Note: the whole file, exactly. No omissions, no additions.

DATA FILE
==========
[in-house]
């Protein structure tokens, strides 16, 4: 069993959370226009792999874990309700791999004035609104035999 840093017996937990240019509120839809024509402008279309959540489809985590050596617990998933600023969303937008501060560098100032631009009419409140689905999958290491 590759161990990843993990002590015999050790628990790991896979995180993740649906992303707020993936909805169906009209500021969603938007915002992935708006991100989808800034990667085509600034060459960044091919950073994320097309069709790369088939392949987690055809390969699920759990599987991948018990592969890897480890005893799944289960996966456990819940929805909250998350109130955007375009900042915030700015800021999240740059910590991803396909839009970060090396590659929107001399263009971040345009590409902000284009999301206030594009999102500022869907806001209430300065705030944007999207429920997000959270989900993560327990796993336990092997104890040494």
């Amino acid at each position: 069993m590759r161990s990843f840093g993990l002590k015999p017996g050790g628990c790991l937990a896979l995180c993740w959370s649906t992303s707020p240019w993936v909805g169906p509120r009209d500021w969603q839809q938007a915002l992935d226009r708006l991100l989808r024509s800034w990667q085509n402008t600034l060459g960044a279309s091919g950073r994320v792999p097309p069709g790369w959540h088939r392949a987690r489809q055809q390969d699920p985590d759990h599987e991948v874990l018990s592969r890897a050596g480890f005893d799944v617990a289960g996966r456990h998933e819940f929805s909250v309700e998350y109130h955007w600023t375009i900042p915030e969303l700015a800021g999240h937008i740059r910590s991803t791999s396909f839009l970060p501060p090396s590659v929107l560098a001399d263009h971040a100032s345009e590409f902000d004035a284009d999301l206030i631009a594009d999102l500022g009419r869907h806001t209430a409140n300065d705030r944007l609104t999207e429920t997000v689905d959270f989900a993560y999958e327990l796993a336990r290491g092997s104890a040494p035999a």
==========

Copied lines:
[in-house]
């Protein structure tokens, strides 16, 4: 069993959370226009792999874990309700791999004035609104035999 840093017996937990240019509120839809024509402008279309959540489809985590050596617990998933600023969303937008501060560098100032631009009419409140689905999958290491 590759161990990843993990002590015999050790628990790991896979995180993740649906992303707020993936909805169906009209500021969603938007915002992935708006991100989808800034990667085509600034060459960044091919950073994320097309069709790369088939392949987690055809390969699920759990599987991948018990592969890897480890005893799944289960996966456990819940929805909250998350109130955007375009900042915030700015800021999240740059910590991803396909839009970060090396590659929107001399263009971040345009590409902000284009999301206030594009999102500022869907806001209430300065705030944007999207429920997000959270989900993560327990796993336990092997104890040494």
């Amino acid at each position: 069993m590759r161990s990843f840093g993990l002590k015999p017996g050790g628990c790991l937990a896979l995180c993740w959370s649906t992303s707020p240019w993936v909805g169906p509120r009209d500021w969603q839809q938007a915002l992935d226009r708006l991100l989808r024509s800034w990667q085509n402008t600034l060459g960044a279309s091919g950073r994320v792999p097309p069709g790369w959540h088939r392949a987690r489809q055809q390969d699920p985590d759990h599987e991948v874990l018990s592969r890897a050596g480890f005893d799944v617990a289960g996966r456990h998933e819940f929805s909250v309700e998350y109130h955007w600023t375009i900042p915030e969303l700015a800021g999240h937008i740059r910590s991803t791999s396909f839009l970060p501060p090396s590659v929107l560098a001399d263009h971040a100032s345009e590409f902000d004035a284009d999301l206030i631009a594009d999102l500022g009419r869907h806001t209430a409140n300065d705030r944007l609104t999207e429920t997000v689905d959270f989900a993560y999958e327990l796993a336990r290491g092997s104890a040494p035999a």